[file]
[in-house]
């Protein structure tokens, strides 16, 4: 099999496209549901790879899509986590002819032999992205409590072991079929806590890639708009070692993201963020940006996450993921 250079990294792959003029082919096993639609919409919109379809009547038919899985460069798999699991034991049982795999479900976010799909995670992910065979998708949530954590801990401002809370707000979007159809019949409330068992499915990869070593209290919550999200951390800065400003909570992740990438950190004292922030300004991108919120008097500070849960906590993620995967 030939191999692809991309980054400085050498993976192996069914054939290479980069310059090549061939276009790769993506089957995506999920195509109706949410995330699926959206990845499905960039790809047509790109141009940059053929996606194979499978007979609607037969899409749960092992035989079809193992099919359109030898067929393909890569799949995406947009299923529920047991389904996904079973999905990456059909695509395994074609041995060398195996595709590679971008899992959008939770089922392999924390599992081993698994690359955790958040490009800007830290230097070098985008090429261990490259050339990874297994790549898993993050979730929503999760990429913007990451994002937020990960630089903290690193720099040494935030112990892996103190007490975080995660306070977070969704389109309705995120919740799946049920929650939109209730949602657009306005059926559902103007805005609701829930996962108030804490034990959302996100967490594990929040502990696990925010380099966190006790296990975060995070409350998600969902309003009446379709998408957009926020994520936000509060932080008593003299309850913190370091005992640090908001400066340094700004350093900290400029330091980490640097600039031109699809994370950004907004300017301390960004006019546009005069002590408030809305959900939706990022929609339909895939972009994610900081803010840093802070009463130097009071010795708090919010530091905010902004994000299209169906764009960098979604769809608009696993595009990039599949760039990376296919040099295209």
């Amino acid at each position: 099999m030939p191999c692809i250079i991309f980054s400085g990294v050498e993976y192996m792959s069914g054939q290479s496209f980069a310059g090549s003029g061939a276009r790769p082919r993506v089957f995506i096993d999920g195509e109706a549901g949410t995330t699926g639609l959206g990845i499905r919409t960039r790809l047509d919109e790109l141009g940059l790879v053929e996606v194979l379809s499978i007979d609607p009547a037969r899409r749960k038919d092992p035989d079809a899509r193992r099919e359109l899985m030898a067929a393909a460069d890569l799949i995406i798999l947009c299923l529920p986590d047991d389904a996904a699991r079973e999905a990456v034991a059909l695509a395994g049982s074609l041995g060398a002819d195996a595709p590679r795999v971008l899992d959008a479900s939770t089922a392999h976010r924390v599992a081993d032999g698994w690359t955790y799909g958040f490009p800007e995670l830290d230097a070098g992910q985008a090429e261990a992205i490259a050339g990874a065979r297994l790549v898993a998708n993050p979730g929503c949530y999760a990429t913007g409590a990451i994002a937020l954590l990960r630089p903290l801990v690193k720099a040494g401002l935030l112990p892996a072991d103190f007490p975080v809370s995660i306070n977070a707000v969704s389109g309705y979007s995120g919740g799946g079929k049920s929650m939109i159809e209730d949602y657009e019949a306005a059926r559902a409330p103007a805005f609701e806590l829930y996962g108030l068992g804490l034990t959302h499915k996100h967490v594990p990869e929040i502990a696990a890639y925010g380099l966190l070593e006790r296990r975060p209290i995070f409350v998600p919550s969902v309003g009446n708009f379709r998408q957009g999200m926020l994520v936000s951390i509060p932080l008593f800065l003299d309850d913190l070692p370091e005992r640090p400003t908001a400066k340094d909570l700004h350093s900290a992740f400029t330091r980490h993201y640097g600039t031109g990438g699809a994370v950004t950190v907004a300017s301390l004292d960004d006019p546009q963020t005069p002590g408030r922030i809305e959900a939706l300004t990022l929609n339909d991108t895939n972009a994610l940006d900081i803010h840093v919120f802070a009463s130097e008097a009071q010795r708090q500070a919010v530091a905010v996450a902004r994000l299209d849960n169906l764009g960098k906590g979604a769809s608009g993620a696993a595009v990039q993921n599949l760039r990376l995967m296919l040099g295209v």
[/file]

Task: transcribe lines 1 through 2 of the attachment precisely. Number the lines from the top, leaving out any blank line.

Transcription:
[in-house]
């Protein structure tokens, strides 16, 4: 099999496209549901790879899509986590002819032999992205409590072991079929806590890639708009070692993201963020940006996450993921 250079990294792959003029082919096993639609919409919109379809009547038919899985460069798999699991034991049982795999479900976010799909995670992910065979998708949530954590801990401002809370707000979007159809019949409330068992499915990869070593209290919550999200951390800065400003909570992740990438950190004292922030300004991108919120008097500070849960906590993620995967 030939191999692809991309980054400085050498993976192996069914054939290479980069310059090549061939276009790769993506089957995506999920195509109706949410995330699926959206990845499905960039790809047509790109141009940059053929996606194979499978007979609607037969899409749960092992035989079809193992099919359109030898067929393909890569799949995406947009299923529920047991389904996904079973999905990456059909695509395994074609041995060398195996595709590679971008899992959008939770089922392999924390599992081993698994690359955790958040490009800007830290230097070098985008090429261990490259050339990874297994790549898993993050979730929503999760990429913007990451994002937020990960630089903290690193720099040494935030112990892996103190007490975080995660306070977070969704389109309705995120919740799946049920929650939109209730949602657009306005059926559902103007805005609701829930996962108030804490034990959302996100967490594990929040502990696990925010380099966190006790296990975060995070409350998600969902309003009446379709998408957009926020994520936000509060932080008593003299309850913190370091005992640090908001400066340094700004350093900290400029330091980490640097600039031109699809994370950004907004300017301390960004006019546009005069002590408030809305959900939706990022929609339909895939972009994610900081803010840093802070009463130097009071010795708090919010530091905010902004994000299209169906764009960098979604769809608009696993595009990039599949760039990376296919040099295209």